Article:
NatWest TV ad family face axe

NatWest’s soap-style brand-building campaign, based on the Canning family, is facing the axe because of pressure to cut costs in the wake of the bank’s disastrous foray into investment banking.

NatWest’s soap-style brand-building campaign, based on the Canning

family, is facing the axe because of pressure to cut costs in the wake

of the bank’s disastrous foray into investment banking.

The campaign was launched just 18 months ago through Bartle Bogle

Hegarty and was intended to position NatWest as ’More than just a bank’

by showing the Cannings using the bank’s different products and

services. In the past year, pounds 12m has been spent on the TV ads.

But head of brand communications, Ian Schoolar, was this week unable to

comment on whether the campaign would continue, as marketing budgets for

the 1988 calendar year were being finalised. He would not comment on

what the chances were of the campaign appearing again on TV. ’We are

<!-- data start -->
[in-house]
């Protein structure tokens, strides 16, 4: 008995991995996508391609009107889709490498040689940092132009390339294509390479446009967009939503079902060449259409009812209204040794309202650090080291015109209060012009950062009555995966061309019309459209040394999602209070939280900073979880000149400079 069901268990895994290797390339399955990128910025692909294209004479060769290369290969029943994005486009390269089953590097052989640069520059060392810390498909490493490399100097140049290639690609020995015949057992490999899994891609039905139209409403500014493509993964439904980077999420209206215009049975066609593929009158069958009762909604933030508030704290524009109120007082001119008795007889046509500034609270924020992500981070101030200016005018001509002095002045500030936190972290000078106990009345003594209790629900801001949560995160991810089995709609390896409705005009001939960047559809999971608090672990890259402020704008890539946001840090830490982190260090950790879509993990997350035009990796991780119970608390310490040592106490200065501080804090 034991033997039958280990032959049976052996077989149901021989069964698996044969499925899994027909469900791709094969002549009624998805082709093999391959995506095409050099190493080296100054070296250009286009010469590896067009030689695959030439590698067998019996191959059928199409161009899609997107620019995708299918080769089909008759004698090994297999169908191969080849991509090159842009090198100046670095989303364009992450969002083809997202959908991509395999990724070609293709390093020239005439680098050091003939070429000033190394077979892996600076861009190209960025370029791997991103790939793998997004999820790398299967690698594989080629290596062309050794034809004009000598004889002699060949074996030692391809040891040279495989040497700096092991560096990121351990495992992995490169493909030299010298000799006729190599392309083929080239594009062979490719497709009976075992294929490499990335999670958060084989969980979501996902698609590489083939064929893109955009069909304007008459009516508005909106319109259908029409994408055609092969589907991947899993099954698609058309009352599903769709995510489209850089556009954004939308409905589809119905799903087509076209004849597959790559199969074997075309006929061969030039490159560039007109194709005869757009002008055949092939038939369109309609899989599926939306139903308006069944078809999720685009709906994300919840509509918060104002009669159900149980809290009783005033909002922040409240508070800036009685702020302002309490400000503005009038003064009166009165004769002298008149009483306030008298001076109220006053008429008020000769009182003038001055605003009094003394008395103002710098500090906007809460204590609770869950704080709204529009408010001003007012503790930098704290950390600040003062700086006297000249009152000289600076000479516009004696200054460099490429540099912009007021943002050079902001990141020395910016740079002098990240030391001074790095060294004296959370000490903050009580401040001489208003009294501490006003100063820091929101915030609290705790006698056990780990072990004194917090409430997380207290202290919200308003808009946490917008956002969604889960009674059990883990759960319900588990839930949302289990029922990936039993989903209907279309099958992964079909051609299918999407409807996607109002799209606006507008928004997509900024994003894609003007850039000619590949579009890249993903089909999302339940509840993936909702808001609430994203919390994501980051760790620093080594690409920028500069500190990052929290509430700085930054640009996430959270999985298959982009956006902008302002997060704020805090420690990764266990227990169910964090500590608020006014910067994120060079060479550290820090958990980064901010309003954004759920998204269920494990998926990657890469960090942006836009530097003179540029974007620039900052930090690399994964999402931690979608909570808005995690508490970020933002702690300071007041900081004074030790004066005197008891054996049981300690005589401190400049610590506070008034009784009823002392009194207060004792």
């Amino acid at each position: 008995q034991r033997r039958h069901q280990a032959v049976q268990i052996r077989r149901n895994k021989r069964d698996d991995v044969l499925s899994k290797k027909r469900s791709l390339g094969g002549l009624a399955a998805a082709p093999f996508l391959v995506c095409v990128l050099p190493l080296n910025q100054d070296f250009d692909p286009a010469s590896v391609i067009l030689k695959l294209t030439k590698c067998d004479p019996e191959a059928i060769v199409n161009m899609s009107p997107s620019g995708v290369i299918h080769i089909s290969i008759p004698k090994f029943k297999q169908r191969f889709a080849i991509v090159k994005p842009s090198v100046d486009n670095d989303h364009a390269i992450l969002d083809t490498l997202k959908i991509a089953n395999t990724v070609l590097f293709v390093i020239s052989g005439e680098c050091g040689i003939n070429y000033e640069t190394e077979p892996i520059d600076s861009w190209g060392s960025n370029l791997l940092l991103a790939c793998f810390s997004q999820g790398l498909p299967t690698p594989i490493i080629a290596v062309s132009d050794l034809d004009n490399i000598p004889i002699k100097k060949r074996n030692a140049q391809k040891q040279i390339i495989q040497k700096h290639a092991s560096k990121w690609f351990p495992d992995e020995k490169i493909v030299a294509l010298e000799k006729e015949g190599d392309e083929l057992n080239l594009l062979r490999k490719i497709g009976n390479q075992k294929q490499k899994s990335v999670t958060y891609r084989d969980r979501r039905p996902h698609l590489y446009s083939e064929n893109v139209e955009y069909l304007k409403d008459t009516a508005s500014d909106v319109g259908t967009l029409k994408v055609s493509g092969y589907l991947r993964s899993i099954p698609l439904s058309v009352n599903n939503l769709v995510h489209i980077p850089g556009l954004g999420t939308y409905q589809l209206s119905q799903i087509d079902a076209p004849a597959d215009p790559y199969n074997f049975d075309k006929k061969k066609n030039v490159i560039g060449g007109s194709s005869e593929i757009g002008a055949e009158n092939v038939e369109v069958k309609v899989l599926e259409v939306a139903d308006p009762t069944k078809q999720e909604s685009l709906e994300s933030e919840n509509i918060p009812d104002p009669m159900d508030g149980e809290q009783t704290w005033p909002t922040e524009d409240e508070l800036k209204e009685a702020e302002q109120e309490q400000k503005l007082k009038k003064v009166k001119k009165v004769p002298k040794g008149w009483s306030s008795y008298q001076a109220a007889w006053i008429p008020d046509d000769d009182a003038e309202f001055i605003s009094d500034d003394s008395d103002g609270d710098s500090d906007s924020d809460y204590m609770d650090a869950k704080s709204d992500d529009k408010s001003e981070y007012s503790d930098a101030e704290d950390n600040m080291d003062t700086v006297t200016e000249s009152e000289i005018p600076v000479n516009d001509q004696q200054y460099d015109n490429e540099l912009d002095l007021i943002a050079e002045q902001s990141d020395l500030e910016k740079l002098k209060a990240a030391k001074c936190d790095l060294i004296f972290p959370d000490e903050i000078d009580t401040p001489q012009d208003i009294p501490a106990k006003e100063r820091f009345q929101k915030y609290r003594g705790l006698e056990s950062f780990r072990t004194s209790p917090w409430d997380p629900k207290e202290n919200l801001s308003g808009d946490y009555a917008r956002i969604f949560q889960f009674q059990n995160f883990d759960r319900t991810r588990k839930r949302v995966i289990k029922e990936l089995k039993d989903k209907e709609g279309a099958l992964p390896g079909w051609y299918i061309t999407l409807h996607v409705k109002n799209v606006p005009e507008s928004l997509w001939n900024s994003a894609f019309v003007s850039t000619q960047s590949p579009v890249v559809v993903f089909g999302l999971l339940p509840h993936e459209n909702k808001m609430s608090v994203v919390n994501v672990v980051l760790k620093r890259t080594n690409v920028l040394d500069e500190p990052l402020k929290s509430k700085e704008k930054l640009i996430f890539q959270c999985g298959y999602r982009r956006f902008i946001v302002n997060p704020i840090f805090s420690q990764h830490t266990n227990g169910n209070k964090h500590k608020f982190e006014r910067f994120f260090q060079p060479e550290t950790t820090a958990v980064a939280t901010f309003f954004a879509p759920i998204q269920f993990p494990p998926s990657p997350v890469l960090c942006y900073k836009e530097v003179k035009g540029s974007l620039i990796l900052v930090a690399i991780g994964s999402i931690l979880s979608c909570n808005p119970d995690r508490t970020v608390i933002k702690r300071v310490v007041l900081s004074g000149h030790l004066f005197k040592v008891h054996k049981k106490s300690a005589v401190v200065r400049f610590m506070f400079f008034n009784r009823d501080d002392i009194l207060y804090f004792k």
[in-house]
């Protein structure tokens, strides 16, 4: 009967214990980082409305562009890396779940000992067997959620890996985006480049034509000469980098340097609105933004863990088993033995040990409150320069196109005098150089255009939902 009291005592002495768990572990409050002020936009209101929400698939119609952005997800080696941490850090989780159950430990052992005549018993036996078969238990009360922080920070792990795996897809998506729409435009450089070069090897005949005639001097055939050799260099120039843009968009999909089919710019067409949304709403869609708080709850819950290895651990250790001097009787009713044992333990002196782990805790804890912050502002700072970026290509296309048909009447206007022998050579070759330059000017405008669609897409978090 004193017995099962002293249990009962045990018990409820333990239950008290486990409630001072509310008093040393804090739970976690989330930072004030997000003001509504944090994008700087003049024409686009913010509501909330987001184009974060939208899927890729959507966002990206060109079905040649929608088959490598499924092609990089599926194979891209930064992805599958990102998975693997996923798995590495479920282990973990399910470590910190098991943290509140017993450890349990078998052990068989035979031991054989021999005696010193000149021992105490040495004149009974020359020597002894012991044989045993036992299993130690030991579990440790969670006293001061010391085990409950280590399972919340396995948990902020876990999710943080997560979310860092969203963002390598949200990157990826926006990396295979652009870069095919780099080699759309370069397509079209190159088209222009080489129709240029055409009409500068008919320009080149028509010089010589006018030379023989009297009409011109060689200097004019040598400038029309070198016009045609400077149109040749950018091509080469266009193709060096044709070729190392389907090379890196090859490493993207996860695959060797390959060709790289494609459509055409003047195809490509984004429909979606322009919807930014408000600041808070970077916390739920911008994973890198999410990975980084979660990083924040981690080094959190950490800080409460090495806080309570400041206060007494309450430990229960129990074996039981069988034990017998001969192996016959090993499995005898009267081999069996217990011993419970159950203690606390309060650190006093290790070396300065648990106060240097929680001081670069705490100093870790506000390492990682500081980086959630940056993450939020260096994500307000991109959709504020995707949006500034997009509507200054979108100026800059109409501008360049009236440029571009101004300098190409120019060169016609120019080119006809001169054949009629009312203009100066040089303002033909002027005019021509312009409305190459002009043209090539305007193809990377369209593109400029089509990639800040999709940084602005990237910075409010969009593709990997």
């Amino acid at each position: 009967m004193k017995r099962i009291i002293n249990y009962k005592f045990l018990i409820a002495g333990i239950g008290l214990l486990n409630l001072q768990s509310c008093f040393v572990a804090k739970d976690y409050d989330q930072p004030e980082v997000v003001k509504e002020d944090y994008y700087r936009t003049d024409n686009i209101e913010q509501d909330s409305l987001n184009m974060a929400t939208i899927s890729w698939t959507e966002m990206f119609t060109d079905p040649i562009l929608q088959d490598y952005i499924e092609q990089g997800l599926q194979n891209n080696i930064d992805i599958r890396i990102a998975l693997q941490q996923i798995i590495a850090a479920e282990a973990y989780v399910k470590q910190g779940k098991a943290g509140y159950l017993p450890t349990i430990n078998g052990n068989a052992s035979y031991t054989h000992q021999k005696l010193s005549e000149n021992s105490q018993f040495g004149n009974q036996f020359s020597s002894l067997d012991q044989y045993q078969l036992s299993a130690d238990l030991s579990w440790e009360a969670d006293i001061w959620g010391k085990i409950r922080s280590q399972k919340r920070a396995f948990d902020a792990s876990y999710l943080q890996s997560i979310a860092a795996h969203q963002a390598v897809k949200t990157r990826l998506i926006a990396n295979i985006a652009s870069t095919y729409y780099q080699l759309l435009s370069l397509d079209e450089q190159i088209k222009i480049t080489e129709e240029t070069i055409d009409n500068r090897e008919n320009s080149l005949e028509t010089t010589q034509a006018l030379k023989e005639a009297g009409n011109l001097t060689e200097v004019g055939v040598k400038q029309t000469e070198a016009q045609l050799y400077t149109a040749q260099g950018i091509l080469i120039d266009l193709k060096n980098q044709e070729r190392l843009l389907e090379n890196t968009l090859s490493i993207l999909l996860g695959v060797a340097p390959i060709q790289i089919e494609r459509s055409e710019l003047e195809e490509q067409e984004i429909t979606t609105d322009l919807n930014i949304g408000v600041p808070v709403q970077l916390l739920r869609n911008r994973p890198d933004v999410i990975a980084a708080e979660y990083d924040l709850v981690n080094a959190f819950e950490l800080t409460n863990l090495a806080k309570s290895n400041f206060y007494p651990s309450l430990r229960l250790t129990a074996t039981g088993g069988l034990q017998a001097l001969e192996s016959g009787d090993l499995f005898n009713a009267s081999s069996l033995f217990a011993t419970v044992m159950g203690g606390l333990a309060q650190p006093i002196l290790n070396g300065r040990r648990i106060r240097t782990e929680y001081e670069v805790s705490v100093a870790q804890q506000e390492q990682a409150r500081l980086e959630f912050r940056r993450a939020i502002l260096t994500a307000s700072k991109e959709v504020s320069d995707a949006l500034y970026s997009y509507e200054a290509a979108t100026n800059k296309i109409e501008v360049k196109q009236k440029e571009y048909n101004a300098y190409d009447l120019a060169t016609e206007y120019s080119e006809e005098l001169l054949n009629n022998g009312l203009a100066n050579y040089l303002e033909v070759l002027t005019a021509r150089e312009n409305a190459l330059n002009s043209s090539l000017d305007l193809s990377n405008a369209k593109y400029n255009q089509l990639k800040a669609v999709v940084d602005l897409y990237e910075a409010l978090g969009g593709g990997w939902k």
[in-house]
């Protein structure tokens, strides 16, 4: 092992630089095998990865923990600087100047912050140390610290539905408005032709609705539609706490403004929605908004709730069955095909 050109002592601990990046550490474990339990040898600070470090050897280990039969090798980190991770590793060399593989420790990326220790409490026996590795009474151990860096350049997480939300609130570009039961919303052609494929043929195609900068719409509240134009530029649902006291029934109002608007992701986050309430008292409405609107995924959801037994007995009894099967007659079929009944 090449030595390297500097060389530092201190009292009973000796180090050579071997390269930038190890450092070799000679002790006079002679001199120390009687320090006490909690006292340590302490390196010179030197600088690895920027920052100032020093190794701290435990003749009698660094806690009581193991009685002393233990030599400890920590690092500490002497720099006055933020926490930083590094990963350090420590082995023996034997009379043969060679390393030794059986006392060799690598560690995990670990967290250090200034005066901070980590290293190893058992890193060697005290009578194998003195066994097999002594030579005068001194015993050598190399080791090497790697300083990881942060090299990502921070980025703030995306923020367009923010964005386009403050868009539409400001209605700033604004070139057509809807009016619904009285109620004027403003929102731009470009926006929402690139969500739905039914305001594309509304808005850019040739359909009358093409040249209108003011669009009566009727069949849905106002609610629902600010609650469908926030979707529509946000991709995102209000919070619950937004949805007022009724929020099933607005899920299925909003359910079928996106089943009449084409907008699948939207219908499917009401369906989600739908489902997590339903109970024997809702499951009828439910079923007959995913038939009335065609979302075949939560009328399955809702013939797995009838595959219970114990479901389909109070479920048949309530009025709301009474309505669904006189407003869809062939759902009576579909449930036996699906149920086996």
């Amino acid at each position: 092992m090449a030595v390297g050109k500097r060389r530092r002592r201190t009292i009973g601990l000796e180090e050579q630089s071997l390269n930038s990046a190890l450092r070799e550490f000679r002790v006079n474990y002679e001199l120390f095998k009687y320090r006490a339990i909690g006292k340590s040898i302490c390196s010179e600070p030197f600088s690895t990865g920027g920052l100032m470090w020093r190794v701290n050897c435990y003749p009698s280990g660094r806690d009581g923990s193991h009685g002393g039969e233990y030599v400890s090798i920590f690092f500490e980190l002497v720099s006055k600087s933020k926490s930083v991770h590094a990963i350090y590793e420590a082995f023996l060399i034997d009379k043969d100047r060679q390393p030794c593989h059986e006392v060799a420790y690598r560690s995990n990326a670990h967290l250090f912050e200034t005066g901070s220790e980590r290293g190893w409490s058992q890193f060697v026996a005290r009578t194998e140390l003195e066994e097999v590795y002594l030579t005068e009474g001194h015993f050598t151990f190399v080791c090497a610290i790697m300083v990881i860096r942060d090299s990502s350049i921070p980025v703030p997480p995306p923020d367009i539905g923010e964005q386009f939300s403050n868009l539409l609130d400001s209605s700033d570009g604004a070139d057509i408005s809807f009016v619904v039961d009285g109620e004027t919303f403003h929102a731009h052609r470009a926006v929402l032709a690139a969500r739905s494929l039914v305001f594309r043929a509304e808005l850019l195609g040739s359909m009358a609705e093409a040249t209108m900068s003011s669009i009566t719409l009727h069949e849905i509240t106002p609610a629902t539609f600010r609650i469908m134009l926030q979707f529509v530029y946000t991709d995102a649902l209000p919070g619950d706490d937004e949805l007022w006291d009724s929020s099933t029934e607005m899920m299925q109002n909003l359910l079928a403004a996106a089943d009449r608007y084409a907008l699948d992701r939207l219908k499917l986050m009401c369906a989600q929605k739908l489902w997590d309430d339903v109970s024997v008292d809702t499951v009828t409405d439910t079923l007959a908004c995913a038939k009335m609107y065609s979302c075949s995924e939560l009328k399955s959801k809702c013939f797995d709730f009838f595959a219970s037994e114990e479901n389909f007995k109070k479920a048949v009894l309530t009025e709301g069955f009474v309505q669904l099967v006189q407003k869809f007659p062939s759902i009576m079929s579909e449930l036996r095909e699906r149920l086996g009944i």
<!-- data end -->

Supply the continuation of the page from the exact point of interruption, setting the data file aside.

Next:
happy with the strategy behind the Cannings but I cannot comment

further,’ said Schoolar.

The bank is to embark on a new press and poster branding campaign

through Ammirati Puris Lintas which will make no link with the Cannings

characters or TV strategy.

Sources say that all business units within NatWest are under pressure to

reduce costs following the losses made by NatWest Markets, the bank’s

investment banking arm, and the pressure this has placed on the bank’s

future independence.

In the past year, the bank was rumoured to have been in merger talks

with Barclays, to have approached Abbey National and to be considering a

deal with Prudential.

One source said: ’All TV budgets have been cancelled. I would not be

surprised if we did not see the Cannings again. One of the problems with

the campaign is that it needs money to develop the characters.’

Another source said: ’What is the point of investing millions in brand

building when the brand may not exist in six months’ time?’

NatWest withdrew from the investment banking arena last week with the

sale of its UK and European equities business and its US and Asian

derivatives business.

See analysis, page 17.


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